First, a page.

That was a scene where, pretty early on, we started asking, "Well, is it really realistic if the mother were in that house, that she wouldn’t come to the door?" And we were like, "Not really." So then it was like, "Well, the mother shouldn’t be there." But once we took the mother out, it was like, "Well, the mother’s presence should be there." So then I was like, "Well, the only way to have the mother’s presence without her in a house, which is unrealistic that she’s not coming to the door, would be to have her coming home." And since I put her at the dry cleaner, and I have her go to the school – well we already had a basis for her being out of the house. And then it was like, well we identified her with that damn car. So then we were like, oh, well she’s coming home from work, Carrie has been told that she needs to go right home and never talks to strangers, and the car coming could actually be a threat.

So that’s, I mean, I love screenwriting for that reason. Because it’s really about problem-solving. We can’t have her in the house, we have to have her outside the house. Her walking down the street wouldn’t really work, being in the car is much more threatening, as we’ve identified her in the car. You can throw them at me, I can tell you how we’ve problem solved.

UNCREDITED SCREENWRITER DID SOME WORK ON 'CARRIE' REMAKE
Anders: Meanwhile, Carrie's mom is always hurting herself with a seam ripper. Where did that come from?

Peirce: That came from a guy named Scott Silver, who did some writing on the project which was amazing. And that was a whole area – and Julianne and I took it farther. We loved it. What I loved was, from a character standpoint, she said, "I will use corporal punishment on my daughter, but I’d rather use it on myself first." And that was just such a beautiful way of looking at the character, and she’s created her own religion. The religion is very important to the movie, but if you look closely, it’s her religion. Even as the daughter says, “That’s not even in the Bible.” Right? That means she’s been telling Carrie all this scripture that might not actually be in the Bible all these years. And the child might finally be wising up to it, and that’s what’s fueling her adolescence.

Carla Meyer at the Sacramento Bee interviews Kimberly Peirce

Excerpt from the article by Meyer:

--------------------------------

Here are some of Peirce's other observations about re-imagining "Carrie" for a contemporary audience:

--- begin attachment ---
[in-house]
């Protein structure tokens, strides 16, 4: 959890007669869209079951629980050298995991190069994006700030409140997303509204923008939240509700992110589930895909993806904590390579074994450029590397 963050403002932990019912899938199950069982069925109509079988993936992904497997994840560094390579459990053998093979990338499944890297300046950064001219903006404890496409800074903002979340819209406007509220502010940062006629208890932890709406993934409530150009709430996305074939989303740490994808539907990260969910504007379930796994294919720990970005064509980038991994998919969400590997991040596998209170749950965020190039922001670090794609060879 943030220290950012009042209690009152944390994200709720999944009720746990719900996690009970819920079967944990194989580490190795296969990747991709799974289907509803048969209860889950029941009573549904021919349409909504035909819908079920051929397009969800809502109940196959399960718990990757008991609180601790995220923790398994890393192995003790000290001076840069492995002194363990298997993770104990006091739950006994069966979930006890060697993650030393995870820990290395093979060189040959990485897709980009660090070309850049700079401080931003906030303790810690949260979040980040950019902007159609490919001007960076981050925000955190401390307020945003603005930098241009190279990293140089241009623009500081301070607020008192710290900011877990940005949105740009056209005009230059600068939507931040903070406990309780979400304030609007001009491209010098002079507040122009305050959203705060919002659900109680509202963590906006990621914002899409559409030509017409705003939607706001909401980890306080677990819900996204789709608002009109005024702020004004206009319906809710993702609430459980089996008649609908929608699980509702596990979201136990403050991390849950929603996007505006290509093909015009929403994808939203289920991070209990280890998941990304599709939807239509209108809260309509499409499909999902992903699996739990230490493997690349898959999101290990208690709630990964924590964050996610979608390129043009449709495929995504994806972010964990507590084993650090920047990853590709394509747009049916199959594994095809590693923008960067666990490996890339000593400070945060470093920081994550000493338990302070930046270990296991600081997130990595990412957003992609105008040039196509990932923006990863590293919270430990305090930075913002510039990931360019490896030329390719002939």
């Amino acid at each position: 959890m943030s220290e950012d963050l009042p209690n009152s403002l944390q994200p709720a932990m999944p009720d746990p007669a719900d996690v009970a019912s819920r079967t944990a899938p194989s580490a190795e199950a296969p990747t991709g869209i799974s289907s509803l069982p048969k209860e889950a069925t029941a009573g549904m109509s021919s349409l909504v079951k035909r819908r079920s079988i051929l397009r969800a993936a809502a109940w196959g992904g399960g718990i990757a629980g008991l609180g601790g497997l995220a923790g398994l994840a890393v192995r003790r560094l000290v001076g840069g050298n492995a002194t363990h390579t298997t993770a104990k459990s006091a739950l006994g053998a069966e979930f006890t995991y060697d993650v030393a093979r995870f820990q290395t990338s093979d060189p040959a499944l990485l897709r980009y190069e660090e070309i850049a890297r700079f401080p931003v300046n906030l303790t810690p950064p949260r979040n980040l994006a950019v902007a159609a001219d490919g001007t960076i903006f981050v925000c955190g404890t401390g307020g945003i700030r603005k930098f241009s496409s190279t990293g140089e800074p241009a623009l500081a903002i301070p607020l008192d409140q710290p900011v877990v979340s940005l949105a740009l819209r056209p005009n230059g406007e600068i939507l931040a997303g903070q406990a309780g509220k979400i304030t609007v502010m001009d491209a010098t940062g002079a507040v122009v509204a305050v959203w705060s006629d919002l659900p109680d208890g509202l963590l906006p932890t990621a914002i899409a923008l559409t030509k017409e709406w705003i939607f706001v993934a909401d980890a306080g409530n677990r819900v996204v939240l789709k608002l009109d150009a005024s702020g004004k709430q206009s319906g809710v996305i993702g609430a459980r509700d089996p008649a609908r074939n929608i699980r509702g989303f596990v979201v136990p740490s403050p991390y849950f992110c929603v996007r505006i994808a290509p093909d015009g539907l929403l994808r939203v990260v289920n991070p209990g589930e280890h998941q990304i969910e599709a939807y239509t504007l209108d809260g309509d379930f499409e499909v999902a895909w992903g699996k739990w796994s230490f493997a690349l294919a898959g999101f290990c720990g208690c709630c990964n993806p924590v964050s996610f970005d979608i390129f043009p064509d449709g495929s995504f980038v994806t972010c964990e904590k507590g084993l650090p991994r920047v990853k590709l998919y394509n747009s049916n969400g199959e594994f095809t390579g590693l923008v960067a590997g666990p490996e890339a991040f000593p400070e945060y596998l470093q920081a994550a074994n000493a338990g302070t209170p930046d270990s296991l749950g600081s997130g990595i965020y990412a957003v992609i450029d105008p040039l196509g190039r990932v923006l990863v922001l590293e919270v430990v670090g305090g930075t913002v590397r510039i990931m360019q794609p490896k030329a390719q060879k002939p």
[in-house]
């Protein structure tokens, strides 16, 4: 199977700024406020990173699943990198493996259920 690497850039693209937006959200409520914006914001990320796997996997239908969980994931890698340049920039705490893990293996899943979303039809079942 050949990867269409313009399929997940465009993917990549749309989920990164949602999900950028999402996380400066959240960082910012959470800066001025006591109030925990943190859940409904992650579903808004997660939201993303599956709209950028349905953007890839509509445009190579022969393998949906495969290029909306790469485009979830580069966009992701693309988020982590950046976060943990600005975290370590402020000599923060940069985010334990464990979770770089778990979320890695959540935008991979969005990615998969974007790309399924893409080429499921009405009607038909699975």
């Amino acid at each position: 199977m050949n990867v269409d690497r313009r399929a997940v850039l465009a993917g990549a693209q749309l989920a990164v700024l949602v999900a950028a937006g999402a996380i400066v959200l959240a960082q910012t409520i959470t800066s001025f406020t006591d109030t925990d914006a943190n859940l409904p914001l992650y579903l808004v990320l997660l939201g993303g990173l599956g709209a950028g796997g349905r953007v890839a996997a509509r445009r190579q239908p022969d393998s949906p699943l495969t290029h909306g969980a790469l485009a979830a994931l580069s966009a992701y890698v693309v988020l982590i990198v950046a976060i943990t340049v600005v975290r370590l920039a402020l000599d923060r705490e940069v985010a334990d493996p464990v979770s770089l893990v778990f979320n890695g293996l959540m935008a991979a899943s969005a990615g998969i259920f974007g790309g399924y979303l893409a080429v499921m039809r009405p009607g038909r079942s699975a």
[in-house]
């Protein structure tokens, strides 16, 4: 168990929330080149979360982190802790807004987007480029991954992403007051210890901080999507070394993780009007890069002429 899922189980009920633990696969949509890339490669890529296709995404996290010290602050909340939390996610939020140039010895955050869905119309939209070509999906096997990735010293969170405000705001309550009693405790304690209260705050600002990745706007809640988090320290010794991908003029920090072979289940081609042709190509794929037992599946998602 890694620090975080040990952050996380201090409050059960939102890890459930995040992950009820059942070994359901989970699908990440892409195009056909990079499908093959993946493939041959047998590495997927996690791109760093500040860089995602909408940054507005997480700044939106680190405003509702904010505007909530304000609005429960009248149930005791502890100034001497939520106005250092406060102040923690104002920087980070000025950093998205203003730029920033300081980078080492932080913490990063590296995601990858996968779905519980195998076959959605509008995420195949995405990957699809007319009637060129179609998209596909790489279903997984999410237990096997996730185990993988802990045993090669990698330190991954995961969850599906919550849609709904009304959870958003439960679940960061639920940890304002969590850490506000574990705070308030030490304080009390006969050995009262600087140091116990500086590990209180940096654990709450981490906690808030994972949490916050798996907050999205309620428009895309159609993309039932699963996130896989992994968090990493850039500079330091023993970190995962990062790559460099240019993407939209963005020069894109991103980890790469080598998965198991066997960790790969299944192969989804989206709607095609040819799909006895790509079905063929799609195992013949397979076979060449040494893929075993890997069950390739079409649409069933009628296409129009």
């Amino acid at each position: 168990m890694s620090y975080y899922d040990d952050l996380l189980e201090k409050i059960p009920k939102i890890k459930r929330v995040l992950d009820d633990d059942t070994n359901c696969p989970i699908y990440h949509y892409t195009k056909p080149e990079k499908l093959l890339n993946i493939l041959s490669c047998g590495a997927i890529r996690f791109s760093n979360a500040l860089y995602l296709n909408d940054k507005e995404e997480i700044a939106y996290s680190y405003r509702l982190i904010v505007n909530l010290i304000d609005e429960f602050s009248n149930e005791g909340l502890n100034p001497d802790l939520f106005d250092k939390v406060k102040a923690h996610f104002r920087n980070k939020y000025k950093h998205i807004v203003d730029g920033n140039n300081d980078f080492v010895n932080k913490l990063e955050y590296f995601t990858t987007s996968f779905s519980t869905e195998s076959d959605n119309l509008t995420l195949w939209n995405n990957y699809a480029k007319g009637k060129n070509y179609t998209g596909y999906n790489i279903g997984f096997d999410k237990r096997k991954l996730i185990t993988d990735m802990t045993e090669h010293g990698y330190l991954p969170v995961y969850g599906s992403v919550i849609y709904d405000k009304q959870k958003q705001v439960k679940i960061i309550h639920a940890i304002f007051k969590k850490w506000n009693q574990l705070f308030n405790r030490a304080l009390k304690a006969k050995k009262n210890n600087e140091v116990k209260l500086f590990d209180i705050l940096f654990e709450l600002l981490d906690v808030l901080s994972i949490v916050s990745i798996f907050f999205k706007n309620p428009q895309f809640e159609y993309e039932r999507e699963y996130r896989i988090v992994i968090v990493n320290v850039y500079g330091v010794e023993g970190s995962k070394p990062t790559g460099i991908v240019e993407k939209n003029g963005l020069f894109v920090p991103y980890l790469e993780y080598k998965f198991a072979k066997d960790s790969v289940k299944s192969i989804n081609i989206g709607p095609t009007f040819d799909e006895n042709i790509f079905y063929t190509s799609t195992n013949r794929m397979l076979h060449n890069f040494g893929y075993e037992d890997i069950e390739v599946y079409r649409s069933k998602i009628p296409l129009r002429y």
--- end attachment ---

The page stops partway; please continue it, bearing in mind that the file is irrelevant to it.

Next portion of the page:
Like nothing they've ever seen: Pierce entered the project assuming most people who will see this "Carrie" have not seen the De Palma film. Research screenings bore this out.

But people who have seen the original will pick up Peirce's homages to De Palma via slow-motion shots and the muscle car driven by teen hothead Billy (Alex Russell). The car evokes the one John Travolta drove when he played Billy in the 1976 movie.

Keeping her religion: Fundamentalist religion has risen in visibility in the United States since the first film's release. Presenting Margaret White as a wing-nut, the way she was in the original, would have carried more potential to offend.

"You had to be very careful how you represented Margaret as a religious person in order to show due respect to religion, and to characterize her accurately," Peirce said. "That is why it is so great that King (in his novel) gave us permission to make it very specific. It was a very safe road because (Margaret) has created her own religion. In our film, we added a new line where Carrie says, 'That's not even in the Bible' (to her mother). Margaret has made it up. ... She is in her own world."

---------------------------

William Bibbiani talks to Kimberly Peirce about Carrie's changes

ON THE GETTING-READY-FOR-PROM MONTAGE

Bibbiani: One of the more famous scenes in Brian De Palma’s film is the prom montage. You incorporated a prom montage into your version as well. Was there any temptation to try to do it differently, or is that just the best way to try to convey the build-up to a prom?

Peirce: Well, I don’t know. If you want to run some other ideas I’d certainly sample them. I mean, this was me just… I looked at it, and I tried writing different versions and I played with some different ideas, and this to me got us to the prom. You know what I mean? What everybody would be basically doing, what they would be doing in a fantasy story, and… I mean look, I’m very open if there was a better idea but that’s the best idea I came up with and it seemed to work. It seems like you’re with those kids, and you can’t really spend too much time in that area.